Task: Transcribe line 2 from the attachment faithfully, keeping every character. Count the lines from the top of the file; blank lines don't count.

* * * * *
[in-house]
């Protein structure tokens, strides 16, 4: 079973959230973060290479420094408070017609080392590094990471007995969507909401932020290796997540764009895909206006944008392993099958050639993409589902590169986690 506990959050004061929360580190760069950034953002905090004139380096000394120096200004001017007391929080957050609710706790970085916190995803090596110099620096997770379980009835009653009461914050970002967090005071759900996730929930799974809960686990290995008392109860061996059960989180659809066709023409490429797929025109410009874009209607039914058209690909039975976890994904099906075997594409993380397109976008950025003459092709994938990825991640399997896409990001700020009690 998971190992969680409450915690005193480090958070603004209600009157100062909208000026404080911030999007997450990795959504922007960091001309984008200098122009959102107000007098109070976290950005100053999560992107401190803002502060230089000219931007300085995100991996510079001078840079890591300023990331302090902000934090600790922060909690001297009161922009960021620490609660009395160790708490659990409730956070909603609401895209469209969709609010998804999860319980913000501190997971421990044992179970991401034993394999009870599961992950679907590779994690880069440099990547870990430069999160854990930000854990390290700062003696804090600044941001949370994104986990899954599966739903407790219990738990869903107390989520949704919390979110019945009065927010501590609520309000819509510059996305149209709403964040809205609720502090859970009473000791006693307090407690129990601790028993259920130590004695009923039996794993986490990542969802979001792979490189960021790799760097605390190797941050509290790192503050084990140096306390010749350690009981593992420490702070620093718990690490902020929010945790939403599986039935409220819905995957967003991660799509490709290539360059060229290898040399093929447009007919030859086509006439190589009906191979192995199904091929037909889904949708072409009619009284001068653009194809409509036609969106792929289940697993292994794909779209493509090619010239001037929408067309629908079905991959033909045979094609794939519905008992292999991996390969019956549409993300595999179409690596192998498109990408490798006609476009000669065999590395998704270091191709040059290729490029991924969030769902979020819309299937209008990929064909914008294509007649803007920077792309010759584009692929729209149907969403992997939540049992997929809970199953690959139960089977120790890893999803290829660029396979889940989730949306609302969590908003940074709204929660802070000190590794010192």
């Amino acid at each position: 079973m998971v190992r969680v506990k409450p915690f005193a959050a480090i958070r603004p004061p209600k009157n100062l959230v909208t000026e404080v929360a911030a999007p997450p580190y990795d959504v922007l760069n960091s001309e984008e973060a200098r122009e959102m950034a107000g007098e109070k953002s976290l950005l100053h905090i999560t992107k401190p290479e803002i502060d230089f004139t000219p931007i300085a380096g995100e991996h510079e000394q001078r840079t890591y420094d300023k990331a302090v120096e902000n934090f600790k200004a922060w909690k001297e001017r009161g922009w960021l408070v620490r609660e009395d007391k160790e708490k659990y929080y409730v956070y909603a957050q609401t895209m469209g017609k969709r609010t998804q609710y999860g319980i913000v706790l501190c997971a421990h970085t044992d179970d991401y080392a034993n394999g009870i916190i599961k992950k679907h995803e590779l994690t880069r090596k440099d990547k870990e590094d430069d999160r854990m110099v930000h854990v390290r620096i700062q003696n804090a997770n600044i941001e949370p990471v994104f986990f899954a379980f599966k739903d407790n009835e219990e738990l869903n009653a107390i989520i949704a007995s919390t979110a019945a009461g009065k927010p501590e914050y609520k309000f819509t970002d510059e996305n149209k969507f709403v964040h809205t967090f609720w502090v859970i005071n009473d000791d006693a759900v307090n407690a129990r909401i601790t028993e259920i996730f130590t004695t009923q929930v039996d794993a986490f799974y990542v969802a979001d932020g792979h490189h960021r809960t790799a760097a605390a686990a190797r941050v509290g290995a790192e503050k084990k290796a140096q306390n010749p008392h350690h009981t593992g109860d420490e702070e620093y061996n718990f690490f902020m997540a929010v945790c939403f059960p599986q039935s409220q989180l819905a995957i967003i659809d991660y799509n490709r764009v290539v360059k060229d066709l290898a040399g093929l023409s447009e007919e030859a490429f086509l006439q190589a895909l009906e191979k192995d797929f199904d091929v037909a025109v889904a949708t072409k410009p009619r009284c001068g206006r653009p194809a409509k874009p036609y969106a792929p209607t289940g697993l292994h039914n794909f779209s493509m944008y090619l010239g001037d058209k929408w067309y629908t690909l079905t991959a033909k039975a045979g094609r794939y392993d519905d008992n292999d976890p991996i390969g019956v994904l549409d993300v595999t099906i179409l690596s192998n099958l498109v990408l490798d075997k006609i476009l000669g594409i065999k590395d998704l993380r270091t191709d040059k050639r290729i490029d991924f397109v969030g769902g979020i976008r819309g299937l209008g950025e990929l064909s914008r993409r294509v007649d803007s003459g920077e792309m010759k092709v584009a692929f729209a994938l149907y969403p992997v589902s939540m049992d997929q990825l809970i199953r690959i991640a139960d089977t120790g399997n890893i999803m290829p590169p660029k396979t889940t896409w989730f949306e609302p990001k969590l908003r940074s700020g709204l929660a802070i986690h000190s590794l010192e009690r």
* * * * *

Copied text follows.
């Protein structure tokens, strides 16, 4: 079973959230973060290479420094408070017609080392590094990471007995969507909401932020290796997540764009895909206006944008392993099958050639993409589902590169986690 506990959050004061929360580190760069950034953002905090004139380096000394120096200004001017007391929080957050609710706790970085916190995803090596110099620096997770379980009835009653009461914050970002967090005071759900996730929930799974809960686990290995008392109860061996059960989180659809066709023409490429797929025109410009874009209607039914058209690909039975976890994904099906075997594409993380397109976008950025003459092709994938990825991640399997896409990001700020009690 998971190992969680409450915690005193480090958070603004209600009157100062909208000026404080911030999007997450990795959504922007960091001309984008200098122009959102107000007098109070976290950005100053999560992107401190803002502060230089000219931007300085995100991996510079001078840079890591300023990331302090902000934090600790922060909690001297009161922009960021620490609660009395160790708490659990409730956070909603609401895209469209969709609010998804999860319980913000501190997971421990044992179970991401034993394999009870599961992950679907590779994690880069440099990547870990430069999160854990930000854990390290700062003696804090600044941001949370994104986990899954599966739903407790219990738990869903107390989520949704919390979110019945009065927010501590609520309000819509510059996305149209709403964040809205609720502090859970009473000791006693307090407690129990601790028993259920130590004695009923039996794993986490990542969802979001792979490189960021790799760097605390190797941050509290790192503050084990140096306390010749350690009981593992420490702070620093718990690490902020929010945790939403599986039935409220819905995957967003991660799509490709290539360059060229290898040399093929447009007919030859086509006439190589009906191979192995199904091929037909889904949708072409009619009284001068653009194809409509036609969106792929289940697993292994794909779209493509090619010239001037929408067309629908079905991959033909045979094609794939519905008992292999991996390969019956549409993300595999179409690596192998498109990408490798006609476009000669065999590395998704270091191709040059290729490029991924969030769902979020819309299937209008990929064909914008294509007649803007920077792309010759584009692929729209149907969403992997939540049992997929809970199953690959139960089977120790890893999803290829660029396979889940989730949306609302969590908003940074709204929660802070000190590794010192």